"Just be there for them. Listen when they need to talk but do not counsel, you are not their therapist or doctor. It really is that simple." - Ashley R., Maine
2. Be Present
"Be present with the person and be empathetic. Give the person permission to express whatever they are feeling and thinking, even if it is difficult to hear. Keep an open mind and try not to just offer solutions or to fix things - sometimes that isn't helpful!" - Lindsay R., Pennsylvania
"A great way to support a family member or friend who struggles with mental illness, is to remind them of their strengths. They are likely to be focusing on what they lack- especially when everyone around them seems to be celebrating what appears to be success. Here are some positive thoughts you could share:
- 'You did the best you knew how at the time...'
- 'You sure have come a long way!'
- "Your sense of humor brightens someone's day."
- 'You are such a generous, kind-hearted person.'
- 'Forgive yourself; you are a beautiful soul.'
Different people will need different words of encouragement, but never underestimate the power of your healing words." - Penelope C., Massachusetts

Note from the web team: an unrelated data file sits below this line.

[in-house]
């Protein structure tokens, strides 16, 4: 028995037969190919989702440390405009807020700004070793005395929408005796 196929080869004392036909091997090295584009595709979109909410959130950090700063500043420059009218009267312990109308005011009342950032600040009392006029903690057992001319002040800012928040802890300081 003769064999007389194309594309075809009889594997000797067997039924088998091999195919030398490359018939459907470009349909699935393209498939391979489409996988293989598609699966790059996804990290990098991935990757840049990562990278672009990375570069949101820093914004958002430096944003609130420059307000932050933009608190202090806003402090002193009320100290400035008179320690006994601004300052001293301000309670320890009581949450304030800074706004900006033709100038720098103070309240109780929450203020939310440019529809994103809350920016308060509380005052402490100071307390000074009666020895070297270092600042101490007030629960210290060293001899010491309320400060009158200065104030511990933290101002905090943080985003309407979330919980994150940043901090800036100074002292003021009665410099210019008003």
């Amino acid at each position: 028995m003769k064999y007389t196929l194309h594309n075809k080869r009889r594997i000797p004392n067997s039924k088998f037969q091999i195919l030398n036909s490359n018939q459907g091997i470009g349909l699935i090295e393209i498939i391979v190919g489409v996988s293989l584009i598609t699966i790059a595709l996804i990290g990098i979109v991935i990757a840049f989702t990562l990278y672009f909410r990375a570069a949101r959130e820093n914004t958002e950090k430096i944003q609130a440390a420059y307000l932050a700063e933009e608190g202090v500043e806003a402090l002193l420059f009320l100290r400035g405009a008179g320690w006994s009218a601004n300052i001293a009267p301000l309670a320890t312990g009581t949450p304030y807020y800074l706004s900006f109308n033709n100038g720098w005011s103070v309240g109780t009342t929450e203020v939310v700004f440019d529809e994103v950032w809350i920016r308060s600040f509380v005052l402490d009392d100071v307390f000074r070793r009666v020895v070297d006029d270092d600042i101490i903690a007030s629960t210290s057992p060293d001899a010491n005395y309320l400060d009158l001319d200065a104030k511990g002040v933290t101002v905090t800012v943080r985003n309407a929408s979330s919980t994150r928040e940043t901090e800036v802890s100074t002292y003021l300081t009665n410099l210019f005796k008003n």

"One way to support a family member or someone close to you that is living with a mental illness or addiction is to recognize the illness/addiction by offering support rather than crisis." - Lela A., Massachusetts
5. Be Trustworthy
"There are several ways to support someone you know and love that has a mental illness or addiction. First and foremost, do not joke or be sarcastic about whatever problem they are telling you about. It takes a lot of courage for someone to talk about their problems, so by you belittling them they may feel embarrassed and probably not seek further attention. Second, I would suggest to help them find someone who is qualified to help them (a therapist, a psychiatrist, etc.). Third, if they are taking medications I would send a friendly text reminder! Some people have hectic lives and it is not uncommon that missed medications affect the people who are taking or supposed to be taking them. It's always nice to have a friendly reminder. Lastly, don't constantly remind them that they have a mental illness/addiction - they know it. Just do fun things with them that don't include alcohol/drugs or that will make them uncomfortable. The most important thing is that they feel as though you are a friend and can be trusted." - Bethany J., Delaware
"You can help by learning about the illness and offering hope and encouragement." Celina G., Massachusetts
The information listed above are the thoughts of individuals and does not necessarily reflect the position or opinion of FHR. Some responses have been edited for length or clarity.